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Musculoskeletal Ultrasound Study in Critical Care: Longitudinal Evaluation (MUSCLE)

This study has been completed.
King's College London
Imperial College London
University of Nottingham
Information provided by (Responsible Party):
University College, London Identifier:
First received: April 16, 2010
Last updated: December 17, 2015
Last verified: April 2014
Each year, 110,000 English/Welsh patients are admitted to Intensive Care Units (ICU). Many face prolonged disability as a result. Over two thirds have moderate-extreme limitation in their usual activity a year later, and one-third are severely affected, being unable to continue "most activities," or to live independently. Quite why known- but severe muscle wasting isn't may play an important role. We hope to find out, measuring the degree of wasting in patients, and seeking potential causes. We shall also address the mechanism of wasting, which may reflect an altered balance of activity in muscle growth pathways and those that break muscle down. We'll do this by collecting data, taking regular blood tests, scanning the leg muscles with an ultrasound machine, and analysing small muscle samples. In addition, we'll accurately and objectively measure how impaired these patients become, using specialist questionnaires, special monitoring equipment, simple walking tests and occasional special ('Cardio-Pulmonary') exercise tests. We'll try to see how badly activity is limited, and tease out whether muscle weakness plays a significant role in this. Finally, keeping muscles working (hard to do when unconscious/drowsy/bed-bound) may maintain muscle mass, so we'll see whether maintaining muscle activity using painless electrical stimulation will help.

Critical Illness
Septic Shock
Organ Failure

Study Type: Observational
Study Design: Observational Model: Cohort
Time Perspective: Prospective
Official Title: Assessment of Peripheral Muscle and Bone Mass in the Critically Ill and Its Response to External Muscle Stimulation

Resource links provided by NLM:

Further study details as provided by University College, London:

Primary Outcome Measures:
  • Cross sectional area of Rectus Femoris [ Time Frame: 10 days ] [ Designated as safety issue: No ]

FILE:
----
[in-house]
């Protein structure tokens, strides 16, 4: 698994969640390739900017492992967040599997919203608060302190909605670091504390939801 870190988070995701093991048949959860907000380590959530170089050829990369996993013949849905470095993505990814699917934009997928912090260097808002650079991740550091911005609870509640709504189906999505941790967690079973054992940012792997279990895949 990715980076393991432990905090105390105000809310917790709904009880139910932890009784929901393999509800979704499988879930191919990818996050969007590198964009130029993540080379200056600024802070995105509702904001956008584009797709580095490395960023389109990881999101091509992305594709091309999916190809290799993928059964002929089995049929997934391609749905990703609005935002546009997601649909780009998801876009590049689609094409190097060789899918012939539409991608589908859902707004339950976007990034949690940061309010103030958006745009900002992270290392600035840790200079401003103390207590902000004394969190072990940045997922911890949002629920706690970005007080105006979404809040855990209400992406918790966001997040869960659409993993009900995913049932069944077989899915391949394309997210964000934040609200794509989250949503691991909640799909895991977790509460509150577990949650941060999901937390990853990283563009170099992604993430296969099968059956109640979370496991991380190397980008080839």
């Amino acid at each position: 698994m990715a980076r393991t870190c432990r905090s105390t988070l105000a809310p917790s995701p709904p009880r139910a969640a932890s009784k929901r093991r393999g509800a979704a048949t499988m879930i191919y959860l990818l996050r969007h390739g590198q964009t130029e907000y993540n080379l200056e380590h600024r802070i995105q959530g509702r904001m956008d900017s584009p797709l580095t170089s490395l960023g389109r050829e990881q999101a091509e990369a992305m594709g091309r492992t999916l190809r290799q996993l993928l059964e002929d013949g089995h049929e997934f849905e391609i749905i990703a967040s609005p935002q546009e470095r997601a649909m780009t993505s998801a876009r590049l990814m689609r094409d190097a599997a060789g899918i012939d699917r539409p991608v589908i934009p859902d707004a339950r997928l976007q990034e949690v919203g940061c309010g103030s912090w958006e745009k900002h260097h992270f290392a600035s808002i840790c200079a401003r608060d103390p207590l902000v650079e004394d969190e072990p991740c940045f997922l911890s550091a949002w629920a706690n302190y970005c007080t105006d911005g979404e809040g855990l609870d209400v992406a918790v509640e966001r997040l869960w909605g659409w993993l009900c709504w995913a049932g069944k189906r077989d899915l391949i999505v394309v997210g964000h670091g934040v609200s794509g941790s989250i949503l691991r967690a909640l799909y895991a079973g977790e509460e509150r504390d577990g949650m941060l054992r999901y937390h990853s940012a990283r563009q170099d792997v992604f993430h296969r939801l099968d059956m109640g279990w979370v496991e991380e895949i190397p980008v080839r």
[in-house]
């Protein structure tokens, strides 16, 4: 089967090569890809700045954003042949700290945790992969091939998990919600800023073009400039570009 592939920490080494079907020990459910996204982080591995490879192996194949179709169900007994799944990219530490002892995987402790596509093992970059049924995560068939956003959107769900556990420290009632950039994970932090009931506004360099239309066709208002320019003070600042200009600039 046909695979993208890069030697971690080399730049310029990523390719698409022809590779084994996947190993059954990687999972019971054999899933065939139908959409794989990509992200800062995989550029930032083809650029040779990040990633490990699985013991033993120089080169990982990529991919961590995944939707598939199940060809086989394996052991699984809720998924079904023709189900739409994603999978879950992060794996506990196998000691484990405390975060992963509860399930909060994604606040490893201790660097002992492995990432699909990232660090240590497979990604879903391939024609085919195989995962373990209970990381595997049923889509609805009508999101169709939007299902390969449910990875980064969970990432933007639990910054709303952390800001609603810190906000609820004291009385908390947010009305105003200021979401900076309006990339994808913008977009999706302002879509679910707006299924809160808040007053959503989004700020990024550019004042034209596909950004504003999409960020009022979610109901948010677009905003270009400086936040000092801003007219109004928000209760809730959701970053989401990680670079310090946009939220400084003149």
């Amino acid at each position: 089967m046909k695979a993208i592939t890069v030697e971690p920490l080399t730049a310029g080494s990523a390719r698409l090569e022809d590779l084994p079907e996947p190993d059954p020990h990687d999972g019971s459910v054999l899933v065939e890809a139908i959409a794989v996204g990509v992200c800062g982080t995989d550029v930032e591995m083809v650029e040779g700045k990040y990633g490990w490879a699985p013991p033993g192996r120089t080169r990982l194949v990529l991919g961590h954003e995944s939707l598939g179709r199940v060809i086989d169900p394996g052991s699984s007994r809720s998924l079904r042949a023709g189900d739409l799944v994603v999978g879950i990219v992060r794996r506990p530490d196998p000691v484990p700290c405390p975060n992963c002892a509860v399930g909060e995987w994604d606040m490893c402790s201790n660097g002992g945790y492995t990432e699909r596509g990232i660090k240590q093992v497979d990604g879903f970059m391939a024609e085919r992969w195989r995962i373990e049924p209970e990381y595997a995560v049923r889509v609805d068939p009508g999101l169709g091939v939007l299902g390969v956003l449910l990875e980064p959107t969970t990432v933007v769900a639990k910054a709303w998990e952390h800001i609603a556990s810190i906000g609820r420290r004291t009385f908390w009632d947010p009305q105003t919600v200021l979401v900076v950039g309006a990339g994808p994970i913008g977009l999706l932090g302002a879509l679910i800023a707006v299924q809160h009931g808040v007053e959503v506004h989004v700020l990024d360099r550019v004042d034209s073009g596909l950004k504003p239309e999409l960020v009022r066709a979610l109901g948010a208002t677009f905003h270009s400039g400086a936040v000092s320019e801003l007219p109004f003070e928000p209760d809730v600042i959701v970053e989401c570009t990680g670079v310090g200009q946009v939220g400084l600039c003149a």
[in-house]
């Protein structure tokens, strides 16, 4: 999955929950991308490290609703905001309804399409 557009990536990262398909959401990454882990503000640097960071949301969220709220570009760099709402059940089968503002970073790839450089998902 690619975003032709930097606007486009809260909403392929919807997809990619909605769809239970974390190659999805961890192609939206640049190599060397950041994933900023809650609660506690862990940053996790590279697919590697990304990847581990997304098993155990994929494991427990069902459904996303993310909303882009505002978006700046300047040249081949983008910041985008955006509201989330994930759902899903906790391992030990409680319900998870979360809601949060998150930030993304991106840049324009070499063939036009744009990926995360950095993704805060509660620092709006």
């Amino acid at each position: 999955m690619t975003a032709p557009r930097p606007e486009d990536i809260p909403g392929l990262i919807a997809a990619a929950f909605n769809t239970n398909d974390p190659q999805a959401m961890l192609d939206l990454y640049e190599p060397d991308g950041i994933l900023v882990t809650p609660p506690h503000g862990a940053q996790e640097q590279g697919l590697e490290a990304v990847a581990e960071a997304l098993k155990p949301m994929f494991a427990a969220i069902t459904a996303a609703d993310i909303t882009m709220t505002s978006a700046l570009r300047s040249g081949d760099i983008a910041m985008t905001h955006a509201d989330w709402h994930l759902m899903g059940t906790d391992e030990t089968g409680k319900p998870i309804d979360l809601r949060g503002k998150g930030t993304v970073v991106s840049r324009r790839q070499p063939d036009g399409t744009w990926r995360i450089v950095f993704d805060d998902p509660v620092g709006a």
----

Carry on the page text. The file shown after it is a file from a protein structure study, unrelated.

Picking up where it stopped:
Loss of 15% of Cross sectional area over 10 days

Biospecimen Retention:   Samples With DNA
quadricep muscle biopsy, blood and urine samples

Enrollment: 63
Study Start Date: February 2009
Study Completion Date: December 2015
Primary Completion Date: December 2015 (Final data collection date for primary outcome measure)
Multi-organ failure
Sedated ventilated patients in multi-organ failure
Single-organ failure
Sedated ventilated patients in single organ failure


Ages Eligible for Study:   18 Years and older   (Adult, Senior)
Genders Eligible for Study:   Both
Accepts Healthy Volunteers:   No
Sampling Method:   Non-Probability Sample
Study Population
All admission to CRitical care who are ventilated, and are likely to remain so for 48hrs or more AND remain on ITU for 7 days

Inclusion Criteria:

  • Ventilated patients aged > 18 years likely to survive and remain ventilated for 48 hours and on ICU for 7 days will be recruited.

Exclusion Criteria:

  • Those who are pregnant,
  • Have active malignancy,
  • Have primary muscle/bilateral lower limb disorders or
  • Are unlikely to survive 48 hrs.
  Contacts and Locations
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Please refer to this study by its identifier: NCT01106300

United Kingdom
Whittington Hospital NHS Trust
London, United Kingdom, N19 5NF
Guy's & St Thomas' NHS Foundation Trust
London, United Kingdom, SE1 7EH
Kings College Hospital
London, United Kingdom, SE5 9rs
Sponsors and Collaborators
University College, London
King's College London
Imperial College London
University of Nottingham
Study Chair: Hugh Montgomery, MD University College, London
Study Chair: Nicholas Hart, PhD Guy's & St Thomas' NHS Foundation Trust, Kings College London
Principal Investigator: Zudin Puthucheary, MRCP University College London, Whittington Hospital NHS Trust
  More Information

Responsible Party: University College, London Identifier: NCT01106300     History of Changes
Other Study ID Numbers: 09/0167 
Study First Received: April 16, 2010
Last Updated: December 17, 2015
Health Authority: United Kingdom: Research Ethics Committee

Additional relevant MeSH terms:
Shock, Septic
Critical Illness
Systemic Inflammatory Response Syndrome
Pathologic Processes
Disease Attributes processed this record on October 21, 2016